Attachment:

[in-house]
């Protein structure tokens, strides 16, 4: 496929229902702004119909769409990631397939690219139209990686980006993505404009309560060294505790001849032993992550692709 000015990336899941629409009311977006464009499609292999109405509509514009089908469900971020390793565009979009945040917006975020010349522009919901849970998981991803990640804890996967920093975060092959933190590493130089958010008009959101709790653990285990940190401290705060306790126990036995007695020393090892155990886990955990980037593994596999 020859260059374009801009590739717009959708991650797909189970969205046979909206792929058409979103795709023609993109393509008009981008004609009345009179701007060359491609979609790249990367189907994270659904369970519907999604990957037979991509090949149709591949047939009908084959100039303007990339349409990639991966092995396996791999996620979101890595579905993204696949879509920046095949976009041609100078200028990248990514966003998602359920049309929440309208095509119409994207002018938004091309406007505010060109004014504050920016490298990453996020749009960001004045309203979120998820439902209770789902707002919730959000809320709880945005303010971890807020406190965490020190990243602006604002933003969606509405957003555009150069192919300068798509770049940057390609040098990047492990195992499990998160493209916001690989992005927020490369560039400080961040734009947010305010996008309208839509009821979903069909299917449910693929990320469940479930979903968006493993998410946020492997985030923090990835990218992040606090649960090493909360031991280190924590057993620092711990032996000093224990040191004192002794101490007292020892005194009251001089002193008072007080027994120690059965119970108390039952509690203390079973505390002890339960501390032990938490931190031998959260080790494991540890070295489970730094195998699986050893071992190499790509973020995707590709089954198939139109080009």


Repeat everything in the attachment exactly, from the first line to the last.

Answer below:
[in-house]
């Protein structure tokens, strides 16, 4: 496929229902702004119909769409990631397939690219139209990686980006993505404009309560060294505790001849032993992550692709 000015990336899941629409009311977006464009499609292999109405509509514009089908469900971020390793565009979009945040917006975020010349522009919901849970998981991803990640804890996967920093975060092959933190590493130089958010008009959101709790653990285990940190401290705060306790126990036995007695020393090892155990886990955990980037593994596999 020859260059374009801009590739717009959708991650797909189970969205046979909206792929058409979103795709023609993109393509008009981008004609009345009179701007060359491609979609790249990367189907994270659904369970519907999604990957037979991509090949149709591949047939009908084959100039303007990339349409990639991966092995396996791999996620979101890595579905993204696949879509920046095949976009041609100078200028990248990514966003998602359920049309929440309208095509119409994207002018938004091309406007505010060109004014504050920016490298990453996020749009960001004045309203979120998820439902209770789902707002919730959000809320709880945005303010971890807020406190965490020190990243602006604002933003969606509405957003555009150069192919300068798509770049940057390609040098990047492990195992499990998160493209916001690989992005927020490369560039400080961040734009947010305010996008309208839509009821979903069909299917449910693929990320469940479930979903968006493993998410946020492997985030923090990835990218992040606090649960090493909360031991280190924590057993620092711990032996000093224990040191004192002794101490007292020892005194009251001089002193008072007080027994120690059965119970108390039952509690203390079973505390002890339960501390032990938490931190031998959260080790494991540890070295489970730094195998699986050893071992190499790509973020995707590709089954198939139109080009």